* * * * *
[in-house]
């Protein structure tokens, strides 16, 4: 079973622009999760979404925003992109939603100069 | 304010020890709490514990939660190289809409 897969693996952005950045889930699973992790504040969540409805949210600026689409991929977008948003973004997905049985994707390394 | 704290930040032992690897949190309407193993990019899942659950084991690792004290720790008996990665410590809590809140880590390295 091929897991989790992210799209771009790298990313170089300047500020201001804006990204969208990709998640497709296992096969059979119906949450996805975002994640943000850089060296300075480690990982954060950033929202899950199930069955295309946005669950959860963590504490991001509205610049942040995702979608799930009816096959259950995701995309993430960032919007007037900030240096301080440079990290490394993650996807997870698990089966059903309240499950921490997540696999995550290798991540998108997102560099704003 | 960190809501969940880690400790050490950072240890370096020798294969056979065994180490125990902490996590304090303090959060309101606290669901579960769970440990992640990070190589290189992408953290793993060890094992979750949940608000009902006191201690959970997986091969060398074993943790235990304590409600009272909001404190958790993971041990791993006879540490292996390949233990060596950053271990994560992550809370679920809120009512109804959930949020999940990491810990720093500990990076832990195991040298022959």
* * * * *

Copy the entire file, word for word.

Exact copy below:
[in-house]
């Protein structure tokens, strides 16, 4: 079973622009999760979404925003992109939603100069 | 304010020890709490514990939660190289809409 897969693996952005950045889930699973992790504040969540409805949210600026689409991929977008948003973004997905049985994707390394 | 704290930040032992690897949190309407193993990019899942659950084991690792004290720790008996990665410590809590809140880590390295 091929897991989790992210799209771009790298990313170089300047500020201001804006990204969208990709998640497709296992096969059979119906949450996805975002994640943000850089060296300075480690990982954060950033929202899950199930069955295309946005669950959860963590504490991001509205610049942040995702979608799930009816096959259950995701995309993430960032919007007037900030240096301080440079990290490394993650996807997870698990089966059903309240499950921490997540696999995550290798991540998108997102560099704003 | 960190809501969940880690400790050490950072240890370096020798294969056979065994180490125990902490996590304090303090959060309101606290669901579960769970440990992640990070190589290189992408953290793993060890094992979750949940608000009902006191201690959970997986091969060398074993943790235990304590409600009272909001404190958790993971041990791993006879540490292996390949233990060596950053271990994560992550809370679920809120009512109804959930949020999940990491810990720093500990990076832990195991040298022959």